|Matthew Henry's Concise Commentary|
13:1-9 Israel was a peculiar people, and not to mingle with the nations. See the benefit of publicly reading the word of God; when it is duly attended to, it discovers to us sin and duty, good and evil, and shows wherein we have erred. We profit, when we are thus wrought upon to separate from evil. Those that would drive sin out of their hearts, the living temples, must throw out its household stuff, and all the provision made for it; and take away all the things that are the food and fuel of lust; this is really to mortify it. When sin is cast out of the heart by repentance, let the blood of Christ be applied to it by faith, then let it be furnished with the graces of God's Spirit, for every good work.
Verse 6. - In all this time. Literally, "during all this"- while all this was being done. The reference seems to be solely to the affair of Eliashib and Tobiah. Artaxerxes, king of Babylon. The title "king of Babylon," which was certainly borne by Cyrus, Cambyses, and Darius Hystaspis, may have continued in use down to the time of Nehemiah, or even later. If he visited Artaxerxes at Babylon, the court happening to be there at the time, he would naturally think and speak of him as "king of Babylon." After certain days. Literally, "at the end of days," which is thought to mean "at the expiration of a year." I obtained leave of the king. Gesenius and Professor Lee render, "I asked leave of the king; Houbigant, Rambach, and others, "I was asked for from the king," i.e. "the Jews asked to have me sent back to govern them."
Gill's Exposition of the Entire Bible
But in all this time was not I at Jerusalem,.... Nehemiah, who was absent all the while these things were done by Eliashib, or otherwise they would not have been suffered:
for in the thirty second year of Artaxerxes, king of Babylon, came I unto the king from Jerusalem; after he had governed there twelve years, to whom he came to give an account of affairs there; this was not Xerxes, as some (b) have thought, for he reigned but twenty one years; but Darius Hystaspis, who reigned thirty six years, according to Ptolemy's canon, and with which Herodotus (c) agrees; he is called king of Babylon, because that, with the whole empire, was in the hands of the king of Persia, as it had been from the times of Cyrus:
and after certain days obtained I leave of the king; to return to Jerusalem again; not after five years, as Dr. Prideaux (d) thinks; for it is not likely that Nehemiah would stay so long ere he asked leave of the king to return to Jerusalem, which was so much his care, and on whose prosperity his heart was so much set; rather at most it was but a full year he stayed ere he got leave to return, as Vatablus and Piscator interpret it; in which sense the phrase of certain days is used in Leviticus 25:29, and in other places quoted by the last mentioned interpreter.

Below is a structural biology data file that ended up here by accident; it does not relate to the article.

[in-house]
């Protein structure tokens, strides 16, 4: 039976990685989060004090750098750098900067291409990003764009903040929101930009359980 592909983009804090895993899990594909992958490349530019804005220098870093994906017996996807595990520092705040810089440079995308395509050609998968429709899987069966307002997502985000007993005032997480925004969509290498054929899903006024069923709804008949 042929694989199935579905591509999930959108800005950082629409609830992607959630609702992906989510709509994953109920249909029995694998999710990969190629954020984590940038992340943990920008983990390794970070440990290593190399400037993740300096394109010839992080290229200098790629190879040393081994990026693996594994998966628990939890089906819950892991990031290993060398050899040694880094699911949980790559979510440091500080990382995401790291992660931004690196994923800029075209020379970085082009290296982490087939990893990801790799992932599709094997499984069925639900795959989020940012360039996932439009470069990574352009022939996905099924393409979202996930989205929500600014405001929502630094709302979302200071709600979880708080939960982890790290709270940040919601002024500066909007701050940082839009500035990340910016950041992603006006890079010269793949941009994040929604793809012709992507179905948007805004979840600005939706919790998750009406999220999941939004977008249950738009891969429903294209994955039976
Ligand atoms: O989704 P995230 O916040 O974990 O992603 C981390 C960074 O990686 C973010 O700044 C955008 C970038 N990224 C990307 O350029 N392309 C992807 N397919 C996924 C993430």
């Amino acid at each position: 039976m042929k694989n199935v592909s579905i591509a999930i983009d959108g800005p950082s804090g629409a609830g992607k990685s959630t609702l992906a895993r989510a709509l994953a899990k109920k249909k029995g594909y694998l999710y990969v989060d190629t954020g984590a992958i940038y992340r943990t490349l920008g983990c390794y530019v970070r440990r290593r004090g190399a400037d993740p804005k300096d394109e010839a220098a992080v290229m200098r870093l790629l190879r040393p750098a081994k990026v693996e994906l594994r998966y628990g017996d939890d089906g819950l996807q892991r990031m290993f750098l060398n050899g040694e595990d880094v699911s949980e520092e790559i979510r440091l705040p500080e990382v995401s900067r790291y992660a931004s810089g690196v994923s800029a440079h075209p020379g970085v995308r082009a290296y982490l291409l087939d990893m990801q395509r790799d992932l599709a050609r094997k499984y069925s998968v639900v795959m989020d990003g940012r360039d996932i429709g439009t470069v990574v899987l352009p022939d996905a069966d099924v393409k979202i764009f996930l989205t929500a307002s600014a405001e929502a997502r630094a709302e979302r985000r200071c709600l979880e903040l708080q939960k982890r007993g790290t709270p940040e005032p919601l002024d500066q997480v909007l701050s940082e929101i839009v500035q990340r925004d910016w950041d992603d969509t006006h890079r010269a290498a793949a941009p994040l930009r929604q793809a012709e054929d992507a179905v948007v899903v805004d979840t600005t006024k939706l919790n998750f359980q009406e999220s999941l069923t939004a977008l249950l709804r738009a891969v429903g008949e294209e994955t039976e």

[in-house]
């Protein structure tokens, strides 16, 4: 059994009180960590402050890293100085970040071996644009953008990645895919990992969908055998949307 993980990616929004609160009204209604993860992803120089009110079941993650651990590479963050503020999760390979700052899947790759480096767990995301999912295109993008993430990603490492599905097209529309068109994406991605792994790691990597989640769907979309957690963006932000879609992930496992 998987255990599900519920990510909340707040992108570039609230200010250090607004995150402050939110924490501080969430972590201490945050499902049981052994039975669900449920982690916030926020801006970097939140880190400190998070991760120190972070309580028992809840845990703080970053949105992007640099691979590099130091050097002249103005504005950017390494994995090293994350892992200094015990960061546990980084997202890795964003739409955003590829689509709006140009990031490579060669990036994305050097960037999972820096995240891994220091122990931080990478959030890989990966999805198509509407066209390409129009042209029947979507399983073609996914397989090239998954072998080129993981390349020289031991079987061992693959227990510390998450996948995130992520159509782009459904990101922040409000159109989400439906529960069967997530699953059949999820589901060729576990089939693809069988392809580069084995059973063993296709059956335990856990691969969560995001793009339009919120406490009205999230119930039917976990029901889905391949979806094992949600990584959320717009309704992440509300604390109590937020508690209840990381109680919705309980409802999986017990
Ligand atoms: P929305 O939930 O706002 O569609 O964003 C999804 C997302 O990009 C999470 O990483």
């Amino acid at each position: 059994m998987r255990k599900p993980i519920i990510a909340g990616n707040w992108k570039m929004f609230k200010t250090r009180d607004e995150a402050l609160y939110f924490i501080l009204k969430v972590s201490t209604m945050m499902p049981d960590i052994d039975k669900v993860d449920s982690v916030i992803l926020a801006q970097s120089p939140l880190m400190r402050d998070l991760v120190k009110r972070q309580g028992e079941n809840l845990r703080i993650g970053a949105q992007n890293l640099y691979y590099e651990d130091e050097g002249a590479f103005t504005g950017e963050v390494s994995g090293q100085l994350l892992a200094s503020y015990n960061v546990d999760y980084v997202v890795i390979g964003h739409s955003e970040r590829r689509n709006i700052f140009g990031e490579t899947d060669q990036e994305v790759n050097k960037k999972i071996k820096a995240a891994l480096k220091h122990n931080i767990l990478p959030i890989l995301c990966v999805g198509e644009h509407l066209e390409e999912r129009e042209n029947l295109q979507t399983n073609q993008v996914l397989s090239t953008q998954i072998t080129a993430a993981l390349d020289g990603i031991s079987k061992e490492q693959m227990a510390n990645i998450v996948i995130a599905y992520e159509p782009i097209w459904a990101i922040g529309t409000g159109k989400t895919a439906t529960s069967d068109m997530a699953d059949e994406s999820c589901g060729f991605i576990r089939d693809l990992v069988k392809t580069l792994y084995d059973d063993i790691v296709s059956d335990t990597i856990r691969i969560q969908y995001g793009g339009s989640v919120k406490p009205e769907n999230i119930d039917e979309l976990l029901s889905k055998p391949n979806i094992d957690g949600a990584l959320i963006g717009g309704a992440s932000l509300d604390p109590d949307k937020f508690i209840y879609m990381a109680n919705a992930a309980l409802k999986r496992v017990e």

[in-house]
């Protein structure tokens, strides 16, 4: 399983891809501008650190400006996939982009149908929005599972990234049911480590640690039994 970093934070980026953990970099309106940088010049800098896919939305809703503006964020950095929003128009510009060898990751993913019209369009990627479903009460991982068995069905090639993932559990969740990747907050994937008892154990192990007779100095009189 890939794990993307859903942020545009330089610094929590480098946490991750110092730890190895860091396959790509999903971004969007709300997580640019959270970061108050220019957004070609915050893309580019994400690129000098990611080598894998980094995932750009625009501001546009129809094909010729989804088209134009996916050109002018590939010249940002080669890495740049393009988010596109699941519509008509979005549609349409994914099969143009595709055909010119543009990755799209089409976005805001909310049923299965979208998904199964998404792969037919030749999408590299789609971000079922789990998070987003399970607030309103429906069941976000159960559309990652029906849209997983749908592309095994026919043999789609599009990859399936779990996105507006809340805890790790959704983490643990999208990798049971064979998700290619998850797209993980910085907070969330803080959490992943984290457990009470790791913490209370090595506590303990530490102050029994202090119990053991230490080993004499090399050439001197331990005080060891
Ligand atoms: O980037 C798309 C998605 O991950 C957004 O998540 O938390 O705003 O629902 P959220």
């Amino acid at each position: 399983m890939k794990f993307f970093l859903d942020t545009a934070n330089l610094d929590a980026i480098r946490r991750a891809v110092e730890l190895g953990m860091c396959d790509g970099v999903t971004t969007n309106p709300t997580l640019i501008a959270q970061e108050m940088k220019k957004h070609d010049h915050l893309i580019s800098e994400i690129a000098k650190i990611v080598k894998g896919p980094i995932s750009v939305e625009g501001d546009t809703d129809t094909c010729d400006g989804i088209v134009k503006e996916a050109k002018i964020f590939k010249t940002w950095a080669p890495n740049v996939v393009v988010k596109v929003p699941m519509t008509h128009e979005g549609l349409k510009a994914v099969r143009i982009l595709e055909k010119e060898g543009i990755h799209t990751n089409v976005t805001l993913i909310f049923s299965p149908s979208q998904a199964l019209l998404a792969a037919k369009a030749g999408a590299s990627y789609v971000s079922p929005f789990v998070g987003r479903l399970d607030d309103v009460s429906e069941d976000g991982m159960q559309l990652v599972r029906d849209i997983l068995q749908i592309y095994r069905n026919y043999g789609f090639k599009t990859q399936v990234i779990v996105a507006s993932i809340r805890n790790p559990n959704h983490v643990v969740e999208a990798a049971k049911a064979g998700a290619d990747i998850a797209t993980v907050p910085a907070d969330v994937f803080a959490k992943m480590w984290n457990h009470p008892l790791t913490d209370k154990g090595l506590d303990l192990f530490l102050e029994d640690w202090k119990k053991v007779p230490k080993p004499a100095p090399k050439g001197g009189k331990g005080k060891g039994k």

(b) Apud Ganz. Tzemach David, par. 2. fol. 8. 2.((c) Polymnia, sive, l. 7. c. 1.((d) Connect. par. 1. p. 397.
Jamieson-Fausset-Brown Bible Commentary
6-9. But in all this was not I at Jerusalem—Eliashib (concluding that, as Nehemiah had departed from Jerusalem, and, on the expiry of his allotted term of absence, had resigned his government, he had gone not to return) began to use great liberties, and, there being none left whose authority or frown he dreaded, allowed himself to do things most unworthy of his sacred office, and which, though in unison with his own irreligious character, he would not have dared to attempt during the residence of the pious governor. Nehemiah resided twelve years as governor of Jerusalem, and having succeeded in repairing and refortifying the city, he at the end of that period returned to his duties in Shushan. How long [Nehemiah] remained there is not expressly said, but "after certain days," which is a Scripture phraseology for a year or a number of years, he obtained leave to resume the government of Jerusalem; to his deep mortification and regret, he found matters in the neglected and disorderly state here described. Such gross irregularities as were practised, such extraordinary corruptions as had crept in, evidently imply the lapse of a considerable time. Besides, they exhibit the character of Eliashib, the high priest, in a most unfavorable light; for while he ought, by his office, to have preserved the inviolable sanctity of the temple and its furniture, his influence had been directly exercised for evil; especially he had given permission and countenance to a most indecent outrage—the appropriation of the best apartments in the sacred building to a heathen governor, one of the worst and most determined enemies of the people and the worship of God. The very first reform Nehemiah on his second visit resolved upon, was the stopping of this gross profanation [by Eliashib]. The chamber which had been polluted by the residence of the idolatrous Ammonite was, after undergoing the process of ritual purification (Nu 15:9), restored to its proper use—a storehouse for the sacred vessels.
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